Recruiting programmers is one of the key processes when running an online business. Ideally, you need people that are reliable, dedicated and excel at their technological domain. Is it possible to achieve?
I’m the CTO at Apptension, creative software house that grew from 3 founders to a team of almost 50 people.
I’ve skimmed hundreds of resumés, interviewed all of the developers who applied to work at my company and evaluated many test tasks.
Even though there’s no cookie-cutter way of assessing whether someone is the perfect fit for your team, I believe there are some ways in which you can increase your chances of successful hire.
In this article, I want to present my take on hiring web developers, which should be helpful for people responsible for technical recruitment in startups and small companies.
In need of developers?
The first question you should ask yourself is not actually how to recruit the programmers, but rather whether you need to do it yourself.
Holding a CTO position at a software house, I’ve worked with several startups. Being with them through the whole product development cycle or just to get off the ground without employing programmers right away, I know that hiring a trusted technical partner can save a lot of time and nerves for startups.
There are companies, like these 25 startups, that achieved amazing success with outsourced development, but if you decided to start hiring the tech team on your own, this is a guide that might help you on the way.
How to start recruiting programmers?
It’s no secret that big companies have complex policies for interviewing and hiring new employers, Google even uses hiring committees to make sure the process is of the highest quality.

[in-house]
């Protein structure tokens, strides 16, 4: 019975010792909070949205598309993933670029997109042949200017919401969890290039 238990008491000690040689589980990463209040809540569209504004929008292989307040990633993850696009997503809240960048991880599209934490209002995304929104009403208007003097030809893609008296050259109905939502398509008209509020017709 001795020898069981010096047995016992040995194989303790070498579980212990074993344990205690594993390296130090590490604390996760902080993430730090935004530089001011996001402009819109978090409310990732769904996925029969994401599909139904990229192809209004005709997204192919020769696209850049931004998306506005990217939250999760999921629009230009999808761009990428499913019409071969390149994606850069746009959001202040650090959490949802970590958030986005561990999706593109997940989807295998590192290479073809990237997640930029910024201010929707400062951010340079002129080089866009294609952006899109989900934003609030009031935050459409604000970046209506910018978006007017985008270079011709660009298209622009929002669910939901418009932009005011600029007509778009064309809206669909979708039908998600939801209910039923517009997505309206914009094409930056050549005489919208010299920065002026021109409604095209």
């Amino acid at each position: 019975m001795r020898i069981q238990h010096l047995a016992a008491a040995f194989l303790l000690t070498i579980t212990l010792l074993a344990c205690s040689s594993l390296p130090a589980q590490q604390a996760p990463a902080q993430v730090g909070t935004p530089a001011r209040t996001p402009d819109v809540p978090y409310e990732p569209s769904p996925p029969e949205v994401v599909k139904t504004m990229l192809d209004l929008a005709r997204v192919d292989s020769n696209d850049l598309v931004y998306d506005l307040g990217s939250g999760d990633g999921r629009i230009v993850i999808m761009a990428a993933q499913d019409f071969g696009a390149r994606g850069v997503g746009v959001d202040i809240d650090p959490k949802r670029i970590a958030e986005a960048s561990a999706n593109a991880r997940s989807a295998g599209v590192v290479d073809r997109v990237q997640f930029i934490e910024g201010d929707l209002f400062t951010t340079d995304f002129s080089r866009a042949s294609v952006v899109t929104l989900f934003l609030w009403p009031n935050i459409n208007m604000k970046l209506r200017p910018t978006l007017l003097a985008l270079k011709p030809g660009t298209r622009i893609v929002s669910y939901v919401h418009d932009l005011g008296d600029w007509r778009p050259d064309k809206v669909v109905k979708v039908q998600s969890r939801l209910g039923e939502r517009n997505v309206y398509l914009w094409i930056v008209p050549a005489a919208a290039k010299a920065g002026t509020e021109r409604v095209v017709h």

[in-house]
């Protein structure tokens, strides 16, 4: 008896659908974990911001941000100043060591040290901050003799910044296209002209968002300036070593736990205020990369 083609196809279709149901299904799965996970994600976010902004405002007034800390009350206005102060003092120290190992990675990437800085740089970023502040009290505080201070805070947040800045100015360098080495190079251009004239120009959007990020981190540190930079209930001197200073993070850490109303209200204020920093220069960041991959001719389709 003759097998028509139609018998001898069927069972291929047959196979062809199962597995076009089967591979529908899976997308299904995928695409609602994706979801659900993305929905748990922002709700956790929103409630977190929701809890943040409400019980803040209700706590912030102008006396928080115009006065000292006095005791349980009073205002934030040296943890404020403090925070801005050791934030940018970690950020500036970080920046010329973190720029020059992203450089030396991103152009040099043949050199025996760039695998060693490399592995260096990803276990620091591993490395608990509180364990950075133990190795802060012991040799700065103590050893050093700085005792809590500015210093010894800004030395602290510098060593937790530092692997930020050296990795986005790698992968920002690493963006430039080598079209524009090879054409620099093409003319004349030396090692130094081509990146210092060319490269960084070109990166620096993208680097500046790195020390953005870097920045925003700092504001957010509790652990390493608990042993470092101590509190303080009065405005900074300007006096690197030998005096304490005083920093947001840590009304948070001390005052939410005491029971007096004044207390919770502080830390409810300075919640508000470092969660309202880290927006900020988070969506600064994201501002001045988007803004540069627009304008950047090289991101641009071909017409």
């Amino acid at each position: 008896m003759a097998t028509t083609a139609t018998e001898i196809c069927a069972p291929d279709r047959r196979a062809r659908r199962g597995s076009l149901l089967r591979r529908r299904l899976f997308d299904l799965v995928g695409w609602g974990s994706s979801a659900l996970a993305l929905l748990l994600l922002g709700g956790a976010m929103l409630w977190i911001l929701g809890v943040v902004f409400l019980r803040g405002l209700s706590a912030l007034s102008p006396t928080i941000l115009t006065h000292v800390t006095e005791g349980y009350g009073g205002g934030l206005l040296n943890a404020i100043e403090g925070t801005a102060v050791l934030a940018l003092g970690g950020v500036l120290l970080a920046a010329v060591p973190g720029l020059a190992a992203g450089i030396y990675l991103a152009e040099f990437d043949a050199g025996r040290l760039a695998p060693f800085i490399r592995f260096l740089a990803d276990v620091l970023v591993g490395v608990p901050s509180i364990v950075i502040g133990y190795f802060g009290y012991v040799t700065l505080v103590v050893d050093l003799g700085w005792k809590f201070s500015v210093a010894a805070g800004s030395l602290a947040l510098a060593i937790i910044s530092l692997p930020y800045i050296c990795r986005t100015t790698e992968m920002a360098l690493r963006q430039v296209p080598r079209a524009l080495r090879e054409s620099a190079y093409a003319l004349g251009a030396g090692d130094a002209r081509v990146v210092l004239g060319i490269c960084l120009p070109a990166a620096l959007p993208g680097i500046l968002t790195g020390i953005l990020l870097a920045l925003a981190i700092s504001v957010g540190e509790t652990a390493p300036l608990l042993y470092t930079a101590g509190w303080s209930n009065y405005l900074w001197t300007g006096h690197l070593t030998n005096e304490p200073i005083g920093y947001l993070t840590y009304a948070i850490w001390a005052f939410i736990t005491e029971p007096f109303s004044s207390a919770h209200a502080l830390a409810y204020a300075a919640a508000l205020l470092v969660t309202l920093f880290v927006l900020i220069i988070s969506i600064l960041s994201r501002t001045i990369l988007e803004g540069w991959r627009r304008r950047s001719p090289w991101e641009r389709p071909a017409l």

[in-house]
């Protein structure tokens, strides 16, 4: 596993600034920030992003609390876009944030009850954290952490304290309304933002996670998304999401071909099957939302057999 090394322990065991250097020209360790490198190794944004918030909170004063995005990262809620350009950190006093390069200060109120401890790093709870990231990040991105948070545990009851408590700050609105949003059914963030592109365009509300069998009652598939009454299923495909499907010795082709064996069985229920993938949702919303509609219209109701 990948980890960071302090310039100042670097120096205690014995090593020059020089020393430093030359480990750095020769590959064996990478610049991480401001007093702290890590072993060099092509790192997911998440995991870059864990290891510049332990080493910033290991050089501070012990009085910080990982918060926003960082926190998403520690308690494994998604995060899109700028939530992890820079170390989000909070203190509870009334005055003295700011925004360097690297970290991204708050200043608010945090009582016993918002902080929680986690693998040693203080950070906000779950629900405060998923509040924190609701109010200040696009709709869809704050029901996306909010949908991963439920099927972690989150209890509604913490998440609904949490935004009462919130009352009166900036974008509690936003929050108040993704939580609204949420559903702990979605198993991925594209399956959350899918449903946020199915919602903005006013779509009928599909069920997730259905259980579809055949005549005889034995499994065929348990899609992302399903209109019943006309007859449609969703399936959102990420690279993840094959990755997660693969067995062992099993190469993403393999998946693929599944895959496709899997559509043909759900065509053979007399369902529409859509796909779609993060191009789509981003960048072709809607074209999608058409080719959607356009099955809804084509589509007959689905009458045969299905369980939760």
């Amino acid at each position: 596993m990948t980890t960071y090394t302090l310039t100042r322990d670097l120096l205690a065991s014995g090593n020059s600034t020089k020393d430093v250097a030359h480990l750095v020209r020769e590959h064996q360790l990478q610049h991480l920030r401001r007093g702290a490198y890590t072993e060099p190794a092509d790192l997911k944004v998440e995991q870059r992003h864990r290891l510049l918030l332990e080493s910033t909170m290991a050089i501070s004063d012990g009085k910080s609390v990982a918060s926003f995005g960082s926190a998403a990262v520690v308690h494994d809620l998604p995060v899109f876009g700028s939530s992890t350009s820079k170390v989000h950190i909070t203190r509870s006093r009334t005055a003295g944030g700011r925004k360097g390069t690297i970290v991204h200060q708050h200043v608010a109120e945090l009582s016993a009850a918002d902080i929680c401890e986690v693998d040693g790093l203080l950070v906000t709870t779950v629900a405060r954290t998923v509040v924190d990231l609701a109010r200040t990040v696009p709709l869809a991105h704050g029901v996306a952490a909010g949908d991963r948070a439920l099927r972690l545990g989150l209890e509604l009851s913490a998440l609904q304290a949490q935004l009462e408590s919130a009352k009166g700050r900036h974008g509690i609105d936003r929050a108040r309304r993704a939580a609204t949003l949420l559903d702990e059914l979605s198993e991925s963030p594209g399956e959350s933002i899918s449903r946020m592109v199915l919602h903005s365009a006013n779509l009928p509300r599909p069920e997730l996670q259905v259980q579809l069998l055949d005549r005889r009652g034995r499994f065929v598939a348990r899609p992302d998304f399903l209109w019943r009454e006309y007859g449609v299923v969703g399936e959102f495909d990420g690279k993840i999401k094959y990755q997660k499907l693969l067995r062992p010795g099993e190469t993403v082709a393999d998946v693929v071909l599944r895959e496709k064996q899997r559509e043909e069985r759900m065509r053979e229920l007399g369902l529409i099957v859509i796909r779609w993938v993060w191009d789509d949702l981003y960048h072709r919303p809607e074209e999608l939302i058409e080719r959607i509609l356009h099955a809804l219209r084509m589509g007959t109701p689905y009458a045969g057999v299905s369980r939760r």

The reality of startups, however, is that you are on your own when it comes to creating and maintaining the recruitment process. While daunting, this task is an amazing way to keep the pulse of what’s going on in your company.
When we’re hiring IT professionals, the two things we really look for in candidates are:
- Team-oriented attitude – we’re not into people who treat work as necessary evil and don’t want to help others – knowledge transfer is a two-way process.
- Desire to learn – quite often it turns out we hire promising juniors rather than people with more experience.
The second factor works well for us because young programming minds are yet to be spoiled with nonchalance, hastiness and habits that we don’t necessarily want to nurture within our company. Juniors come with enthusiasm, little experience and a lot of bugs. Once they learn their ways, however, you have an option of having the best workers there are – dedicated and competent.
For the sake of this article we divided our recruitment process into 3 parts:
- Filtering resumés
- Test task
1. Filtering resumés
Let’s start from the very beginning… almost.
First, you have to encourage people to apply for the positions you want to fill but this is a topic for yet another article. Imagine that your inbox is full of applications from various programmers. How can you effectively assess their self-proclaimed skills?
One thing I do is to assess the overall layout of the application. If I’m looking for a frontend developer with a pixel-perfect attitude, seeing a poorly formatted application is a big red flag.
Evaluating skills on a scale is not convincing. Pay attention to previous hob experience or completed projects to have a better overview of one’s skills.
Another element which usually doesn’t work for me is an arbitrary scale system the candidate employs to score their skills. It really doesn’t tell me a lot when I see 3 out of 5 stars under HTML5 or even more vague preloader-like diagrams. It’s tempting for a candidate to present their skills visually, but the truth is: for programming skills it is near impossible to evaluate them on a scale of, say one to ten.
What’s more convincing for me is seeing these skills in practice, as a previous job experience or, in particular, completed projects listed in the resumé.
Speaking of which, personal projects are the apple of recruiter’s eyes. Little professional experience can be undone with such proof of real interest in a given technology and willingness to refine skills. URLs of the projects the candidate worked on also help building credibility.